Blockchain for business
Blockchain for business
There’re numerous circles where blockchain can be useful, and one of them is the circle of business. The best way to appreciate the blockchain’s potential and determine its value for your business is to look at possible use cases. Although the blockchain technology landscape can be confusing and is constantly changing, it is a technology that is almost certain to impact the business in the next five years. Whether due to the adoption of blockchain by a competitor or the necessity to participate in a blockchain network, you can’t afford to ignore this powerful technology.
Dealing with finances
Since a blockchain is a digital and tamper-proof ledger, it becomes an alternative to banks and traditional methods of financial transactions. It brings even more accuracy into the financial services ecosystem.
Once banks realized the blockchain’s potential, they started adopting this technology. For example, Swiss UBS and UK-based Barclays apply blockchain technology to expedite their back-office operations and settlements.
According to the Financial Times, implementing blockсhain technology in banking will cut up to $20 billion in third-party costs. Another cost-efficiency forecast has been laid down in the Santander FinTech study, which suggests that by 2022 banks should expect yearly reductions in infrastructure costs of between $15 billion and $20 billion.
The term Smart Contract is misleading. They are neither “smart” nor a “contract” typically understood as a legal document. Smart Contracts were first introduced as a term by cryptography researcher Nick Szabo in 1994. They are basically computer codes that can be built into the blockchain to facilitate, verify, or negotiate a contract agreement. Smart contracts operate under a set of conditions that users agree to. When those conditions are met, the terms of the agreement are automatically carried out. This eliminates the need to manage time-consuming and costly manual business processes.
While you rely on smart contracts to agree on anything, there’s no need to rely on any lawyer, broker, or legal body. Using smart contracts also eliminated the chances of unapproved manipulation of the contracts or any kind of fraud in the agreement. Everything about the agreement is on the network and is being watched by the whole blockchain community.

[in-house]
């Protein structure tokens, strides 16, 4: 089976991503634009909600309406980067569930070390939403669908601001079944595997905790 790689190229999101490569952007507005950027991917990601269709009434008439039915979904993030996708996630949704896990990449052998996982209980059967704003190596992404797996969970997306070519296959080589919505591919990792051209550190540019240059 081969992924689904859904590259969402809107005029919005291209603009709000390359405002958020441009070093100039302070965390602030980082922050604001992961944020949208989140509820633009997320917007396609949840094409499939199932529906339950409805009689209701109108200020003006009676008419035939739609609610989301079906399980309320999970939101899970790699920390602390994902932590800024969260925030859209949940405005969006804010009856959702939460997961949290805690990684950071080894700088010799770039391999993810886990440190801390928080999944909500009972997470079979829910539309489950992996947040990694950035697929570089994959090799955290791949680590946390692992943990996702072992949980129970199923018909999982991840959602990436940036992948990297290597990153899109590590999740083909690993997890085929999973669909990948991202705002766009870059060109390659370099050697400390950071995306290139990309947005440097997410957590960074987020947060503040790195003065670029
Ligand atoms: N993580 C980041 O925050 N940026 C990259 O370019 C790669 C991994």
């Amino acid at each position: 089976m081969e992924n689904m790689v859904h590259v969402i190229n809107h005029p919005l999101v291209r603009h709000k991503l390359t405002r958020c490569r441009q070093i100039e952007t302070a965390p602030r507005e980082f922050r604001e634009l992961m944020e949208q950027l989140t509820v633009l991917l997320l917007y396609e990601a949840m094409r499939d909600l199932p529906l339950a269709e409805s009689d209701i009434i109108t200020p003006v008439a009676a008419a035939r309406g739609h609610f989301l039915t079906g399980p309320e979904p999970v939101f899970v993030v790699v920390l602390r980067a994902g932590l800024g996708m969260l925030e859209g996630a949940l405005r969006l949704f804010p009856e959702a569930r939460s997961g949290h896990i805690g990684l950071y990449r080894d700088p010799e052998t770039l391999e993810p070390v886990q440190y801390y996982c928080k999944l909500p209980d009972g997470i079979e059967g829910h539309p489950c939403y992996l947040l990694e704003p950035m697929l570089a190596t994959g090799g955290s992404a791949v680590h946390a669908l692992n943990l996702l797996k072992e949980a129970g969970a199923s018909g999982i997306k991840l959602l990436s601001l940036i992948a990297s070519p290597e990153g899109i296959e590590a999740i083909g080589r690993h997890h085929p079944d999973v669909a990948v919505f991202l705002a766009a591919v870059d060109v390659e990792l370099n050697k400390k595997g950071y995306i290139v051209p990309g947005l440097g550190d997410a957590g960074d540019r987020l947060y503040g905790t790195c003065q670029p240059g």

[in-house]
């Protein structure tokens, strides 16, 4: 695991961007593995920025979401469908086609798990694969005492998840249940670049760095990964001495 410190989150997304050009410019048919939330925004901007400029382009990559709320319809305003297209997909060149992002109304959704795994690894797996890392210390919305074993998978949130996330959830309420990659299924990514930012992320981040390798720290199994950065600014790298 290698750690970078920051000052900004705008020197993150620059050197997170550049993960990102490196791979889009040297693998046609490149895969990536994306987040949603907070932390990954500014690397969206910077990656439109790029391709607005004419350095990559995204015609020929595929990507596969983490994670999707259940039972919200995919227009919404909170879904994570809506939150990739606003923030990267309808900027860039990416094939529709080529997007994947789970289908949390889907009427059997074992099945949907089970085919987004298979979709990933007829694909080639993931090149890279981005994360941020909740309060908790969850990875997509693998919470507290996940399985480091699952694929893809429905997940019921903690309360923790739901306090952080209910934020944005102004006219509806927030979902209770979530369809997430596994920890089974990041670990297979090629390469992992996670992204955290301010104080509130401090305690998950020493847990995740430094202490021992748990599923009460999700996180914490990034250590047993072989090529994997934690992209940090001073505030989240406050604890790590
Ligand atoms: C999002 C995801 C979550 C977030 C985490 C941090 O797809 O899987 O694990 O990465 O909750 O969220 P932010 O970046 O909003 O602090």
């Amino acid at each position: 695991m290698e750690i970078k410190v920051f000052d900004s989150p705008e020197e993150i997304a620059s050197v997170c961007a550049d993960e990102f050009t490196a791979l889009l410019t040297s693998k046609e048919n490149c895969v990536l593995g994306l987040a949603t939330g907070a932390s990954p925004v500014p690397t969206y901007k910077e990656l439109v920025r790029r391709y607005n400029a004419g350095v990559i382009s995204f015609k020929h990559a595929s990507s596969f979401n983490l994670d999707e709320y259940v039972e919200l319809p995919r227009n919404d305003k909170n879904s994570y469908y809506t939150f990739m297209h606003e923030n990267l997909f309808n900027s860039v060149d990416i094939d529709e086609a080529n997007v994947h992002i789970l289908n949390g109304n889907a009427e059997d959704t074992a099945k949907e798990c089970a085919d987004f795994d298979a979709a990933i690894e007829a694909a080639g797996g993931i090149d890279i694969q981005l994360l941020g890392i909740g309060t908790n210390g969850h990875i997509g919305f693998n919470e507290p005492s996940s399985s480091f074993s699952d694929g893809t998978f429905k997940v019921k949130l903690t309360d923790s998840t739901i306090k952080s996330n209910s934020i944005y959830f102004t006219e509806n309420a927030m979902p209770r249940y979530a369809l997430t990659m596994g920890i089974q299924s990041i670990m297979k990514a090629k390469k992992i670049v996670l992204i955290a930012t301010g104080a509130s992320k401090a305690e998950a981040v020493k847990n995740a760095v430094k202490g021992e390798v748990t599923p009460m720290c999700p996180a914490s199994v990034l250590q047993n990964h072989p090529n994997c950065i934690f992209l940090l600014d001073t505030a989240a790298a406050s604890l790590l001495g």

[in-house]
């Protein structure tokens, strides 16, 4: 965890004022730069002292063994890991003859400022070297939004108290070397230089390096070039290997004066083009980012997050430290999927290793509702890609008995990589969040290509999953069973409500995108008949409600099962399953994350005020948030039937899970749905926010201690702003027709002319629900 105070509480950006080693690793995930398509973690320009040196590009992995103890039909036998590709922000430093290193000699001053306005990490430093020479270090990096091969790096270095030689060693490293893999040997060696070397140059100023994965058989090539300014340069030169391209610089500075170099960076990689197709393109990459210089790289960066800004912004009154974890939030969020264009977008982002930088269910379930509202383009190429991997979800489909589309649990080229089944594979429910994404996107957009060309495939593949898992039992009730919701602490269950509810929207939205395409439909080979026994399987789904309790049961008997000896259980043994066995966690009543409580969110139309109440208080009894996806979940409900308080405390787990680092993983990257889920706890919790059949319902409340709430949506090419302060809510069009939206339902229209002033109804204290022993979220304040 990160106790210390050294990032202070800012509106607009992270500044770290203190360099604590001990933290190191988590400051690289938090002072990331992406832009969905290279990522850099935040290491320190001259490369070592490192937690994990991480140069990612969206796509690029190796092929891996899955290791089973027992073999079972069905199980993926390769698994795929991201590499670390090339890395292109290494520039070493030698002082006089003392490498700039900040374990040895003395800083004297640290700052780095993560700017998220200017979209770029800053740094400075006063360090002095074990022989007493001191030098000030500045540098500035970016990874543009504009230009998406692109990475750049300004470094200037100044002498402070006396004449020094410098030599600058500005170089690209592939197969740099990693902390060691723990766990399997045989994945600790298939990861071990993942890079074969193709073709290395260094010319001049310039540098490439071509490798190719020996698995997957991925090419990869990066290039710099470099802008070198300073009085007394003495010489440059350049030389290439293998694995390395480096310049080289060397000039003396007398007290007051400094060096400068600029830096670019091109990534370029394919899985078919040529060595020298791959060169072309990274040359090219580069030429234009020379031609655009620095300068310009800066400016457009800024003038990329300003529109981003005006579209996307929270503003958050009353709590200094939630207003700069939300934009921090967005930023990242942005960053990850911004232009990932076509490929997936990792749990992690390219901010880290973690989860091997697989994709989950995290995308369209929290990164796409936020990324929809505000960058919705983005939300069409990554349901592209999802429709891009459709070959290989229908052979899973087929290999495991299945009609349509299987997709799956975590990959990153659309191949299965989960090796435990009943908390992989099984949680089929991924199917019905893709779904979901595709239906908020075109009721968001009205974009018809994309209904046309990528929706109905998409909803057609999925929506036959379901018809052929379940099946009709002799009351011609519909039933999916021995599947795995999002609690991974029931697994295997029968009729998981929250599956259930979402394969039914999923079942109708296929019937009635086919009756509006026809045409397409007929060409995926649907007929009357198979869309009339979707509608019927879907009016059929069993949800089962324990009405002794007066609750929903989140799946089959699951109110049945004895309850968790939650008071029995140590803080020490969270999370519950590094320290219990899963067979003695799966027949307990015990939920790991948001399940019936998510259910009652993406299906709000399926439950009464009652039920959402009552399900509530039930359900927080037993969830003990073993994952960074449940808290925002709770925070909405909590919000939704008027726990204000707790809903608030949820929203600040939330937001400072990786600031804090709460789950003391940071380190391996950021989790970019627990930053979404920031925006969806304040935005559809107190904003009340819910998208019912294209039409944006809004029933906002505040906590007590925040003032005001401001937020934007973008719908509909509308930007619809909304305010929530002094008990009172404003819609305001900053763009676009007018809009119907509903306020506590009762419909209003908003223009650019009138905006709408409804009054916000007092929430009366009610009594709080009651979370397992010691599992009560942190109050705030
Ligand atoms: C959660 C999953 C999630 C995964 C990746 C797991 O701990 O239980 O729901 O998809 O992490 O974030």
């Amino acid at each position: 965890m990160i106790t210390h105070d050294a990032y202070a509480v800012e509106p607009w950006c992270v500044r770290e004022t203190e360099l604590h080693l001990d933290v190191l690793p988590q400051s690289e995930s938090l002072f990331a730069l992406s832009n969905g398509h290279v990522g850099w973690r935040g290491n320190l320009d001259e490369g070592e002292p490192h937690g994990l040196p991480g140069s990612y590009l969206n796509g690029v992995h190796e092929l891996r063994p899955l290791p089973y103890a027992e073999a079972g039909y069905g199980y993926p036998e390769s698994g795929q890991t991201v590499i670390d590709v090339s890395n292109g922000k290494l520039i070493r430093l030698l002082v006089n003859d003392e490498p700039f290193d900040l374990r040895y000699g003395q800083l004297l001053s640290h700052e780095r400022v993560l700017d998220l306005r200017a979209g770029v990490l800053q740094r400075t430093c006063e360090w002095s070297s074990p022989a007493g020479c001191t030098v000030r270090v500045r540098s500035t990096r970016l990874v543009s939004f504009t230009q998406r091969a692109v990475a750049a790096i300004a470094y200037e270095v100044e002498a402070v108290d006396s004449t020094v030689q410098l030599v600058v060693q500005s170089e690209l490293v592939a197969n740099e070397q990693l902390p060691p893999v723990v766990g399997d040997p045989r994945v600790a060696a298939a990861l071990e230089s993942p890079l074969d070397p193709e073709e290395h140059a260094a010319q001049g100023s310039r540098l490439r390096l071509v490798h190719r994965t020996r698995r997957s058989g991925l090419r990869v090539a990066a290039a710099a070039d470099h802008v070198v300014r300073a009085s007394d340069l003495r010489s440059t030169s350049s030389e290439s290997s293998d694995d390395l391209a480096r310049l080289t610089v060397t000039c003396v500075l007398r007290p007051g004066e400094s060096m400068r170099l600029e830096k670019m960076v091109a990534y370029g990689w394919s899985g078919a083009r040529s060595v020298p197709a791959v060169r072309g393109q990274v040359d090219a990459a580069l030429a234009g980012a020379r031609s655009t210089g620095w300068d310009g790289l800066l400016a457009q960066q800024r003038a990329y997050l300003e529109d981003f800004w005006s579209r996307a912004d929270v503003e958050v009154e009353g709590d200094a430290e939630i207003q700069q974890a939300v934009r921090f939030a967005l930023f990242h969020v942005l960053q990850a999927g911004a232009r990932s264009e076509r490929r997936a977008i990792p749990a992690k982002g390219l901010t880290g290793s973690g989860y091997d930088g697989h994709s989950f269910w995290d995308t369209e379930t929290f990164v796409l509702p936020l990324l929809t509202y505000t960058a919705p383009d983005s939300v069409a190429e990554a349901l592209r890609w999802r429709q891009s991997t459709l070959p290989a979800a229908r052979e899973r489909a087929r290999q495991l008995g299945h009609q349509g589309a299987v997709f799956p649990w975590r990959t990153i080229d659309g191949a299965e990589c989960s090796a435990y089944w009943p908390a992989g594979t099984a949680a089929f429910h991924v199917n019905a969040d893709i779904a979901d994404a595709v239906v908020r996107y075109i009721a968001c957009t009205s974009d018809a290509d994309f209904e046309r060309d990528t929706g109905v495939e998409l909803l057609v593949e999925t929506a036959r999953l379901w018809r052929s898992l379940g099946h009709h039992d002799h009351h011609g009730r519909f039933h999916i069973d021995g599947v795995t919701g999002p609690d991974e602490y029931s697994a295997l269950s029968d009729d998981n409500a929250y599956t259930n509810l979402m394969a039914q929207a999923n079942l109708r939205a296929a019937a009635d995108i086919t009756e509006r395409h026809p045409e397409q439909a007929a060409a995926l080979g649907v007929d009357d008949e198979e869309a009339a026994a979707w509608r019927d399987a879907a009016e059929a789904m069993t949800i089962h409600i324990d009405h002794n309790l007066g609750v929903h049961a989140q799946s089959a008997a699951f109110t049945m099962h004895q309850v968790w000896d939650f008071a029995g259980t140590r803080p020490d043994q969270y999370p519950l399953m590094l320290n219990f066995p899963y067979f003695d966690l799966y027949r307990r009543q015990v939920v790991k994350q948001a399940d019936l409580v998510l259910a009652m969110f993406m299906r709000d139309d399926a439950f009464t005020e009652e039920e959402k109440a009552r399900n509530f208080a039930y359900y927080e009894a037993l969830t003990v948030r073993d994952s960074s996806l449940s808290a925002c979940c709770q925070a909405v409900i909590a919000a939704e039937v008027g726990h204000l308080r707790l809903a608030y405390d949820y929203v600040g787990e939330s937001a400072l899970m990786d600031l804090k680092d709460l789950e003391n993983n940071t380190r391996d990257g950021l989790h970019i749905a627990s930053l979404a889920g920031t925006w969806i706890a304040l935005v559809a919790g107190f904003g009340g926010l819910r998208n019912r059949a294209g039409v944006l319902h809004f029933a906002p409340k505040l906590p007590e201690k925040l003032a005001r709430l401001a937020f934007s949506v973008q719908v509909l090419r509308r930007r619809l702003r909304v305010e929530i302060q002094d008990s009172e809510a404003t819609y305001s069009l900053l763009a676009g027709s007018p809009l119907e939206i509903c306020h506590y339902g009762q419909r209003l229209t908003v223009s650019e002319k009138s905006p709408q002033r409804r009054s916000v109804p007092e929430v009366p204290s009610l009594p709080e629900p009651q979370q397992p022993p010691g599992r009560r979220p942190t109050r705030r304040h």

Public and corporate governance
The public sector and corporate governance might be the most affected by the blockchain. At the nation-state level, due to decentralization and transparency, blockchain technology can help to eliminate corruption globally. Besides, it unleashes the enormous potential for citizens worldwide. Along with digital identity opportunities, the blockchain can completely change how we vote, pay taxes, and implement many government services.
Regarding corporate governance, blockchain adherents are struggling to eliminate the centralized involvement of governments in business, improve the security of companies’ assets, and facilitate and accelerate business transactions.
Blockchain’s nature also can cut costs for organizations. It creates efficiencies in processing transactions. It also reduces manual tasks such as aggregating and amending data, as well as easing reporting and auditing processes. Specialists highlighted the reserve funds that monetary organizations see when utilizing blockchain, disclosing that blockchain’s capacity to smooth out clearing and repayment makes an interpretation of straightforwardly into process cost investment funds. More broadly, blockchain helps businesses cut costs by eliminating middlemen — vendors and third-party providers — that have traditionally provided the processing that blockchain can do.
Immutability simply means that transactions, once recorded on the blockchain, can’t be changed or deleted. On the blockchain, all transactions are timestamped and date-stamped, so there’s a permanent record. As such, blockchain can be used to track information over time, enabling a secure, reliable audit of information. (That’s in contrast to error-prone paper-based filing and legacy computer systems that could be corrupted or retired.) Omar pointed to Sweden’s use of blockchain to digitize real estate transactions to keep track of property titles even as they change hands as an example of this benefit’s potential.
Tokenization is the process where the value of an asset is converted into a digital token that is then recorded on and then shared via blockchain. Tokenization has caught on with digital art and other virtual assets, but tokenization has broader applications that could smooth business transactions, said Joe Davey, director of technology at global consulting firm West Monroe. Utilities, for example, could use tokenization to trade carbon emission allowances under carbon cap programs.